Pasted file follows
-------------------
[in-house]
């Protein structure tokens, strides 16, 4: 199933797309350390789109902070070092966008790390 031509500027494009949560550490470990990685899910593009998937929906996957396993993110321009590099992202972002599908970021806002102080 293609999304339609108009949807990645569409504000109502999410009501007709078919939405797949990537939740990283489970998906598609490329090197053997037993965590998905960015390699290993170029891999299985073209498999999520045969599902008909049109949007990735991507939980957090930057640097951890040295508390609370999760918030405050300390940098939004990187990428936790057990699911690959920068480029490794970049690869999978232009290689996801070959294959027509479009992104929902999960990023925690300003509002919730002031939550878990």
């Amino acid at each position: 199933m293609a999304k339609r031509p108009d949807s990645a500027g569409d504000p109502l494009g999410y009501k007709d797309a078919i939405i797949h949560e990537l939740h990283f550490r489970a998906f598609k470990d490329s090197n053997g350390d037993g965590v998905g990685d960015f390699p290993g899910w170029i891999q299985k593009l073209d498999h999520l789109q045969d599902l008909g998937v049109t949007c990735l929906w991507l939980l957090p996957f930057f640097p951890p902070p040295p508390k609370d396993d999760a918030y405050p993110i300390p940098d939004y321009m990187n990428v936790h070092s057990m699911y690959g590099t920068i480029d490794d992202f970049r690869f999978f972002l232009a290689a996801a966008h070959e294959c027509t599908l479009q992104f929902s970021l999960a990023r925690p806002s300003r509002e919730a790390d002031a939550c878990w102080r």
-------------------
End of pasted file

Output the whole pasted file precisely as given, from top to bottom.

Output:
[in-house]
């Protein structure tokens, strides 16, 4: 199933797309350390789109902070070092966008790390 031509500027494009949560550490470990990685899910593009998937929906996957396993993110321009590099992202972002599908970021806002102080 293609999304339609108009949807990645569409504000109502999410009501007709078919939405797949990537939740990283489970998906598609490329090197053997037993965590998905960015390699290993170029891999299985073209498999999520045969599902008909049109949007990735991507939980957090930057640097951890040295508390609370999760918030405050300390940098939004990187990428936790057990699911690959920068480029490794970049690869999978232009290689996801070959294959027509479009992104929902999960990023925690300003509002919730002031939550878990």
């Amino acid at each position: 199933m293609a999304k339609r031509p108009d949807s990645a500027g569409d504000p109502l494009g999410y009501k007709d797309a078919i939405i797949h949560e990537l939740h990283f550490r489970a998906f598609k470990d490329s090197n053997g350390d037993g965590v998905g990685d960015f390699p290993g899910w170029i891999q299985k593009l073209d498999h999520l789109q045969d599902l008909g998937v049109t949007c990735l929906w991507l939980l957090p996957f930057f640097p951890p902070p040295p508390k609370d396993d999760a918030y405050p993110i300390p940098d939004y321009m990187n990428v936790h070092s057990m699911y690959g590099t920068i480029d490794d992202f970049r690869f999978f972002l232009a290689a996801a966008h070959e294959c027509t599908l479009q992104f929902s970021l999960a990023r925690p806002s300003r509002e919730a790390d002031a939550c878990w102080r």